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Album Review: Beyond Cloud Nine
Philip Wesley
Cover image of the album Beyond Cloud Nine by Philip Wesley
Beyond Cloud Nine
Philip Wesley
2016 / Autumn Music Productions
60 minutes
Review by Kathy Parsons
It has been two years since Philip Wesley’s last album, Transcend, and Beyond Cloud Nine is quite different. Wesley’s previous seven albums were all solo piano and this one includes strings and other instrumentation performed by The Dreamworld Symphony. The piano is front and center throughout the album, but the orchestral additions add a new dimension to Wesley’s music. The other big difference from his previous albums is that Beyond Cloud Nine is much lighter and more romantic, with most of the pieces composed in major keys. Don’t get me wrong, this album isn’t all sunshine and rainbows, but it is an interesting change in direction for this pianist/composer who has been known for his darker and more brooding music since his 2003 debut, Finding Solace. Two years in the making, the album was recorded at Dreamworld Productions on a Schimmel grand piano, and was produced, engineered, and mastered by Doug Hammer - a musical genius in his own right! Pianists will be happy to know that there is a companion sheet music book and individual downloads for all sixteen pieces on the album. Only the piano parts have been transcribed - you don't need to hire a small orchestra to make this music sound good!

Beyond Cloud Nine begins with “Falling For You,” a soft and dreamy piece that could be subtitled “Floating On Cloud Nine.” Piano and strings beautifully blend to set the romantic mood. The light and ethereal “Sweetest Dream” is a deep sigh set to music. “Firefly Light” ups the tempo a bit, but is still very much on the delicate side. The notes in the treble end of the piano have a sparkle while the background strings gently swirl and flow - a favorite. “Love’s Crush” sounds more like the Philip Wesley we know. A bit darker and more passionate, it’s a favorite, too. The accompanying cello is gorgeous, as is the piano, of course! The title track is a duet for piano and cello - my favorite combination of instruments - and sounds like a warm and happy daydream. David Lanz has had a strong influence on many contemporary composers, and I hear a bit of his romantic music in “Day We Met.” “Summer Fields” suggests the movement of a warm breeze lazily blowing through tall grasses - an image I always enjoy! “Push Pull” begins very delicately and freely in the upper registers of the piano - almost fragile. In the second half of the piece, strong notes from the deep bass of the piano give the piece weight and a feeling of determination. I really like this one, too! “Infinite” would be lovely in a magical movie soundtrack. The flowing broken chords, haunting wordless vocals, and poignant melody make this piece especially memorable. “Ripple Across Time” returns to a more powerful and dramatic playing style that calms as it winds down, closing the album gently and peacefully.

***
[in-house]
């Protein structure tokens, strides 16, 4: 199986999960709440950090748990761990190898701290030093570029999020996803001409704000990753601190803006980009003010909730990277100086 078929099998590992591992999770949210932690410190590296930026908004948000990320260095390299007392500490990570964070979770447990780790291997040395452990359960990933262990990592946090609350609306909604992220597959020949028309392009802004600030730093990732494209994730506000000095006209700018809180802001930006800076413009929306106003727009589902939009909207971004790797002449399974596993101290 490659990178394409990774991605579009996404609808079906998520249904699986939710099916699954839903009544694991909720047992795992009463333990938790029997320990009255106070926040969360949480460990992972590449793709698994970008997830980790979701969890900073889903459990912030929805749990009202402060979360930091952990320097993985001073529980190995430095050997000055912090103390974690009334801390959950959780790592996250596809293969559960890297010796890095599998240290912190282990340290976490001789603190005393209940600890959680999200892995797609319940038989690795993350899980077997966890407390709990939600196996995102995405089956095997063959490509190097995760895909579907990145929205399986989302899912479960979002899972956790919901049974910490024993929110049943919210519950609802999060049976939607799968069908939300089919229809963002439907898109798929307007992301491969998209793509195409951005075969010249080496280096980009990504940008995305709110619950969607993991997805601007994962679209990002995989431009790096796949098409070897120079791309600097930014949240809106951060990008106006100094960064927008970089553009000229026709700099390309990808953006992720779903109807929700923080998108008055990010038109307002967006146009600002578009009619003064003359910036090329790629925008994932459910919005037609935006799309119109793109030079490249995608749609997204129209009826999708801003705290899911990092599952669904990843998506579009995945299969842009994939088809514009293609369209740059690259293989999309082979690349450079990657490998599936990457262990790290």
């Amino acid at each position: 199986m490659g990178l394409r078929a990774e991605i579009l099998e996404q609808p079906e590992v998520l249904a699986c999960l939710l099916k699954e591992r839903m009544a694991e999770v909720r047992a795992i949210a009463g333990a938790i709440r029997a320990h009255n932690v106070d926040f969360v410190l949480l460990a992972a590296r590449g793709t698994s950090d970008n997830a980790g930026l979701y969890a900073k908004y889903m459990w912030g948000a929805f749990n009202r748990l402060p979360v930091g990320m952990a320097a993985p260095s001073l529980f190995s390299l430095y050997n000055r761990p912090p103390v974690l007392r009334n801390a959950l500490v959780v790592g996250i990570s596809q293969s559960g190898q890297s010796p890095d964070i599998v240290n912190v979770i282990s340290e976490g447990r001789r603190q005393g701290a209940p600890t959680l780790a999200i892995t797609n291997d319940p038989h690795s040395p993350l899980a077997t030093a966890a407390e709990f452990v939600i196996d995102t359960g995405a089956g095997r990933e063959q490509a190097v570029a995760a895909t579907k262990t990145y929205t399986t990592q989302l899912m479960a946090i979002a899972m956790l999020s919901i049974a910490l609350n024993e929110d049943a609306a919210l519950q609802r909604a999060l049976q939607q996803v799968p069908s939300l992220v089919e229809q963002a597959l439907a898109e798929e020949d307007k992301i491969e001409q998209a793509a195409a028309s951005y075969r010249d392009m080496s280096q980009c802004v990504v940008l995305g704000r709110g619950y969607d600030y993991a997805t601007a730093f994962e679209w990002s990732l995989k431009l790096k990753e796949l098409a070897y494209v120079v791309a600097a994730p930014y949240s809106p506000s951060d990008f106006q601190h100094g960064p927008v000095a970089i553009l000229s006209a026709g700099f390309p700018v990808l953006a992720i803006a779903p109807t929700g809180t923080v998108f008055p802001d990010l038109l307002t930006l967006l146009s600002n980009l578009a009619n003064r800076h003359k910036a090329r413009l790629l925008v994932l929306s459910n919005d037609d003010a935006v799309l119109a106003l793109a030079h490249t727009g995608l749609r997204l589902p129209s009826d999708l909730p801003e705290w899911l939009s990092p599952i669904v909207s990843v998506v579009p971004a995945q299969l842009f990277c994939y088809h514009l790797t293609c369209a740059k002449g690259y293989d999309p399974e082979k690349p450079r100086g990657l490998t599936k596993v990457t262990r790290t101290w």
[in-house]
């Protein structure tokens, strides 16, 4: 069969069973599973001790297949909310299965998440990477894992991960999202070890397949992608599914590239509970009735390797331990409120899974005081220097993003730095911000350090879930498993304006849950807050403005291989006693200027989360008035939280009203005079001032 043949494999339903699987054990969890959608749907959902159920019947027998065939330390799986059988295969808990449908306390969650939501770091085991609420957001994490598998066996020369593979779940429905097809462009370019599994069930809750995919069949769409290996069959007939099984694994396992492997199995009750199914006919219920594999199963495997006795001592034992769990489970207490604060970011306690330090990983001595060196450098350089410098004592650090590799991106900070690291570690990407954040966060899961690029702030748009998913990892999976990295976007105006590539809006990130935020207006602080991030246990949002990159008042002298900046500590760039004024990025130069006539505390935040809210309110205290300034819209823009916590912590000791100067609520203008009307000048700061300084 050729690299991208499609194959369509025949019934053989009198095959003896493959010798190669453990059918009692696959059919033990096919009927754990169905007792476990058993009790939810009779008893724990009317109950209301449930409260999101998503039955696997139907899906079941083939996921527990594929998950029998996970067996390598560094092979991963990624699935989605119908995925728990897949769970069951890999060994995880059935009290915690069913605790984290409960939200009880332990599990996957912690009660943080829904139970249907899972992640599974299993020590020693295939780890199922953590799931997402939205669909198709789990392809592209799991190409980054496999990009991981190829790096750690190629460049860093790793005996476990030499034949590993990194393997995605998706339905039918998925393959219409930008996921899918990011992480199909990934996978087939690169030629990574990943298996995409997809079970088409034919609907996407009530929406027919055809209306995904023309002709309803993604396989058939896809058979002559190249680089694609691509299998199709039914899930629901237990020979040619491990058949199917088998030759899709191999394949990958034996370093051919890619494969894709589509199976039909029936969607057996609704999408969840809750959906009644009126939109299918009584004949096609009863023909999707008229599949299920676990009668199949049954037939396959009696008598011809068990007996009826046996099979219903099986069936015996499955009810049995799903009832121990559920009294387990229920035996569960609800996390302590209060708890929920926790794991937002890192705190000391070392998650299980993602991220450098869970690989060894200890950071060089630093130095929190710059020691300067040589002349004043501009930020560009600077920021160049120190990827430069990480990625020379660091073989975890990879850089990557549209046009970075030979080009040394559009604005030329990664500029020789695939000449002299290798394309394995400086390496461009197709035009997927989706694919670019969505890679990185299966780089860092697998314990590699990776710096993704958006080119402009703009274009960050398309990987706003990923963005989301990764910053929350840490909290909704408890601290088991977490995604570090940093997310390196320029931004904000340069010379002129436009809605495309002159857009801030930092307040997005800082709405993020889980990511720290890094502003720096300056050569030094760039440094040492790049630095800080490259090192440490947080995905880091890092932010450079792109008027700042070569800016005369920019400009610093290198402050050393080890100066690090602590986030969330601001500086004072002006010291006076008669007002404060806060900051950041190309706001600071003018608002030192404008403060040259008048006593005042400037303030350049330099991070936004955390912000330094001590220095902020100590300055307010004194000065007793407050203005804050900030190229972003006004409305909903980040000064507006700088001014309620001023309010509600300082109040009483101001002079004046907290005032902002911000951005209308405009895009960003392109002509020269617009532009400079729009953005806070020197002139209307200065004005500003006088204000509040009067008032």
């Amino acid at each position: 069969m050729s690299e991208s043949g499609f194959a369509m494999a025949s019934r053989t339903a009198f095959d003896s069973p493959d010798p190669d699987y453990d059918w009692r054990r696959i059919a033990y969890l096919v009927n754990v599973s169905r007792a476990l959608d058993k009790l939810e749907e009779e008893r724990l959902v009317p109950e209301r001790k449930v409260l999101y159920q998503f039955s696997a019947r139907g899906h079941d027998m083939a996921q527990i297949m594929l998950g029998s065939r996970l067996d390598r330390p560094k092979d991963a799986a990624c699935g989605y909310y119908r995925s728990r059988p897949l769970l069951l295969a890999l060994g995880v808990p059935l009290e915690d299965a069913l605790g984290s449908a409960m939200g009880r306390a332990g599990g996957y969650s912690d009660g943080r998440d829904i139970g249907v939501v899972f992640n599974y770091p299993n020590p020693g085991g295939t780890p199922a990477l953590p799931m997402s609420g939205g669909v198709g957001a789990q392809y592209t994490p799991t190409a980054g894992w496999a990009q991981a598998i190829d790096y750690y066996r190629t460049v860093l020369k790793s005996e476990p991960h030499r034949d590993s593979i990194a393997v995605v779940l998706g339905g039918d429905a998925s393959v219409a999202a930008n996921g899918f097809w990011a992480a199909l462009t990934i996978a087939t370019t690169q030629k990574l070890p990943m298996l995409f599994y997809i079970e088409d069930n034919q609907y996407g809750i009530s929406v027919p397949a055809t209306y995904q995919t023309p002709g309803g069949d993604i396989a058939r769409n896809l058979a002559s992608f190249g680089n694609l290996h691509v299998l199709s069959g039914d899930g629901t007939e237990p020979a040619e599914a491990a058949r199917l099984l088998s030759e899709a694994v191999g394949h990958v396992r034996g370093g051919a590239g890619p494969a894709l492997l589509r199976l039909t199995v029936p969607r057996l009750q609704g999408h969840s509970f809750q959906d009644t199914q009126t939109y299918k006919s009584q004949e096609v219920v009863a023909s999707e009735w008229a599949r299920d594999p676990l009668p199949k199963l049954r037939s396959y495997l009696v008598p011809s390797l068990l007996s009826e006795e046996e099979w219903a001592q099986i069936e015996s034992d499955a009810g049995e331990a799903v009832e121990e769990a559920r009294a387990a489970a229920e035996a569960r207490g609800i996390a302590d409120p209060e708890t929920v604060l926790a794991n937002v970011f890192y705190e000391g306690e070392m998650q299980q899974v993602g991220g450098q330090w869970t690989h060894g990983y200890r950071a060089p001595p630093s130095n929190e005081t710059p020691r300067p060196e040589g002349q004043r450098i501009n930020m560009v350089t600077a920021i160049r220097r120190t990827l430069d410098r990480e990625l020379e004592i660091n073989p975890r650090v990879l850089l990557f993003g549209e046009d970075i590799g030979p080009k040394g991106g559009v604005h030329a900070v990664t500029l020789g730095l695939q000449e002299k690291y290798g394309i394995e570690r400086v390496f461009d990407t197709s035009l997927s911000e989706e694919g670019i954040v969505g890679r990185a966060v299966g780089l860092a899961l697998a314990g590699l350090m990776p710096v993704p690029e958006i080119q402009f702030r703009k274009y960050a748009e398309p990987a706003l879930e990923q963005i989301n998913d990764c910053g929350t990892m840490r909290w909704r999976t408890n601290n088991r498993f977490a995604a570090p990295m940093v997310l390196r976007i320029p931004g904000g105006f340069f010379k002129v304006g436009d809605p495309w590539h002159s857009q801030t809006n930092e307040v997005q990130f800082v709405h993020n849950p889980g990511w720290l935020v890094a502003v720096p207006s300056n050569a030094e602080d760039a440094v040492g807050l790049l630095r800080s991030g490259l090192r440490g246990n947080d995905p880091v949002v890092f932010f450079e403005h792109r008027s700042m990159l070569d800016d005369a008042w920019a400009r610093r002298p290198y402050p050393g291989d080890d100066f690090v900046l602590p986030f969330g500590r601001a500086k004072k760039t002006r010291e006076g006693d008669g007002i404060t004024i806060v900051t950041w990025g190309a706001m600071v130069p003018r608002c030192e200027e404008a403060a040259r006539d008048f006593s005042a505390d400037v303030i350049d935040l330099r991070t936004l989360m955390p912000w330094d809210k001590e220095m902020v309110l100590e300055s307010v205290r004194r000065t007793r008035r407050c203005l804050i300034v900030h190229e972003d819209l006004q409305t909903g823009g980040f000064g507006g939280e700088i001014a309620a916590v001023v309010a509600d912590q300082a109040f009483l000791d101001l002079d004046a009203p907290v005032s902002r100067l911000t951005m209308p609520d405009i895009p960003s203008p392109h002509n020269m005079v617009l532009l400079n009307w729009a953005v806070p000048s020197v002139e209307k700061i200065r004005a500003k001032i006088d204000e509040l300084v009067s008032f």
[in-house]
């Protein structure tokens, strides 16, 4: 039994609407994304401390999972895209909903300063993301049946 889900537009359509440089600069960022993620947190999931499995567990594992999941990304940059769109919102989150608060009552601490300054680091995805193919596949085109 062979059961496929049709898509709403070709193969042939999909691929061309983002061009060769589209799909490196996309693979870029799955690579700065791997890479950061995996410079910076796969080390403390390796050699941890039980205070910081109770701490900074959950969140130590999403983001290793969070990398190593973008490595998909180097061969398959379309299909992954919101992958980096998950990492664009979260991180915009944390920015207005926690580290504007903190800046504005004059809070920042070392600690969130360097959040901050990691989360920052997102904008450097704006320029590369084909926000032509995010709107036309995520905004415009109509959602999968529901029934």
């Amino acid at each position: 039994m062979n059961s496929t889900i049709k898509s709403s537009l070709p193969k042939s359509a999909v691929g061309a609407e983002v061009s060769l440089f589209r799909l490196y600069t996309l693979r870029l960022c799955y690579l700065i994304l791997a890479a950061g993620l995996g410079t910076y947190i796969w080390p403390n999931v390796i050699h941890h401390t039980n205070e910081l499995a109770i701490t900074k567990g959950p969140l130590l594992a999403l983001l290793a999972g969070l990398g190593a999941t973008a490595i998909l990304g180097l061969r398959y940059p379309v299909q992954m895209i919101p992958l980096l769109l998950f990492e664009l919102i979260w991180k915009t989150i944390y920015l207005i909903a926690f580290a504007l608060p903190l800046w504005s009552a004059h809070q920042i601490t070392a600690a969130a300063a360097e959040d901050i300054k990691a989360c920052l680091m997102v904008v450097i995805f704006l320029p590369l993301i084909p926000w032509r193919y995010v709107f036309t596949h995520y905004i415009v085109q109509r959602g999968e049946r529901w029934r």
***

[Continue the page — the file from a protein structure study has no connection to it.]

Philip Wesley has been one of the most popular pianist/composers in the new age genre for quite awhile now, so it’s brave and commendable that he is taking his music in a somewhat different direction. For new listeners and fans alike, it’s a very pleasant journey and shows us a different side of Wesley’s compositional growth and style. Beyond Cloud Nine is available from PhilipWesley.com, Amazon, iTunes, and CD Baby. Recommended!
November 18, 2016
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